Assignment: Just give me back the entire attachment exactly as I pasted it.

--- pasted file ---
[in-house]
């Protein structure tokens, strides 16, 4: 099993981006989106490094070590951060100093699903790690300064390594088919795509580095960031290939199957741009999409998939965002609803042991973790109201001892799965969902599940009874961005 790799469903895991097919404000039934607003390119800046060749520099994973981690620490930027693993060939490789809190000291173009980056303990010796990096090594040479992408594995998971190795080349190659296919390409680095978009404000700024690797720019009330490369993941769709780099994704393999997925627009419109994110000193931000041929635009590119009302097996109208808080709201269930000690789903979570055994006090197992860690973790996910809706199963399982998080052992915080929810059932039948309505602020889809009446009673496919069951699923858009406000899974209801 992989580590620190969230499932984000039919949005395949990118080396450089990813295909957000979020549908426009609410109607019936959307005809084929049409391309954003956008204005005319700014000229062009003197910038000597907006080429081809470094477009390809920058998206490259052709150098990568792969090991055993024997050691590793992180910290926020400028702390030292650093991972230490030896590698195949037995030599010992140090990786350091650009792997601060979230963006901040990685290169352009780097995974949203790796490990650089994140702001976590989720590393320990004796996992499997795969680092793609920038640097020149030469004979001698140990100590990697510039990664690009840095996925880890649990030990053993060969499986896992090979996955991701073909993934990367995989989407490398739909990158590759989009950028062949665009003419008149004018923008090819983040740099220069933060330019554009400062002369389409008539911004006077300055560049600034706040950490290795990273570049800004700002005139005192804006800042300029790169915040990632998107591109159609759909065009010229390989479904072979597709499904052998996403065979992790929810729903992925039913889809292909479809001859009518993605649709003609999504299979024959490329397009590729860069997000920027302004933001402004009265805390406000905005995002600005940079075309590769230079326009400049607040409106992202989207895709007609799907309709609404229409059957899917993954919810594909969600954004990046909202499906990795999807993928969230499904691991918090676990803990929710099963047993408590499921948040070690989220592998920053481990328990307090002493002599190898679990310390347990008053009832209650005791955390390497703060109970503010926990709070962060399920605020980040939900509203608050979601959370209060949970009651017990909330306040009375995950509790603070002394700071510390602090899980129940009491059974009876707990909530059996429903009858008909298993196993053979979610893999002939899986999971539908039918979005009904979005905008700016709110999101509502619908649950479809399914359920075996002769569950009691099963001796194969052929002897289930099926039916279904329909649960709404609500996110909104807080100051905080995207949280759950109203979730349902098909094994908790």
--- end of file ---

[in-house]
């Protein structure tokens, strides 16, 4: 099993981006989106490094070590951060100093699903790690300064390594088919795509580095960031290939199957741009999409998939965002609803042991973790109201001892799965969902599940009874961005 790799469903895991097919404000039934607003390119800046060749520099994973981690620490930027693993060939490789809190000291173009980056303990010796990096090594040479992408594995998971190795080349190659296919390409680095978009404000700024690797720019009330490369993941769709780099994704393999997925627009419109994110000193931000041929635009590119009302097996109208808080709201269930000690789903979570055994006090197992860690973790996910809706199963399982998080052992915080929810059932039948309505602020889809009446009673496919069951699923858009406000899974209801 992989580590620190969230499932984000039919949005395949990118080396450089990813295909957000979020549908426009609410109607019936959307005809084929049409391309954003956008204005005319700014000229062009003197910038000597907006080429081809470094477009390809920058998206490259052709150098990568792969090991055993024997050691590793992180910290926020400028702390030292650093991972230490030896590698195949037995030599010992140090990786350091650009792997601060979230963006901040990685290169352009780097995974949203790796490990650089994140702001976590989720590393320990004796996992499997795969680092793609920038640097020149030469004979001698140990100590990697510039990664690009840095996925880890649990030990053993060969499986896992090979996955991701073909993934990367995989989407490398739909990158590759989009950028062949665009003419008149004018923008090819983040740099220069933060330019554009400062002369389409008539911004006077300055560049600034706040950490290795990273570049800004700002005139005192804006800042300029790169915040990632998107591109159609759909065009010229390989479904072979597709499904052998996403065979992790929810729903992925039913889809292909479809001859009518993605649709003609999504299979024959490329397009590729860069997000920027302004933001402004009265805390406000905005995002600005940079075309590769230079326009400049607040409106992202989207895709007609799907309709609404229409059957899917993954919810594909969600954004990046909202499906990795999807993928969230499904691991918090676990803990929710099963047993408590499921948040070690989220592998920053481990328990307090002493002599190898679990310390347990008053009832209650005791955390390497703060109970503010926990709070962060399920605020980040939900509203608050979601959370209060949970009651017990909330306040009375995950509790603070002394700071510390602090899980129940009491059974009876707990909530059996429903009858008909298993196993053979979610893999002939899986999971539908039918979005009904979005905008700016709110999101509502619908649950479809399914359920075996002769569950009691099963001796194969052929002897289930099926039916279904329909649960709404609500996110909104807080100051905080995207949280759950109203979730349902098909094994908790």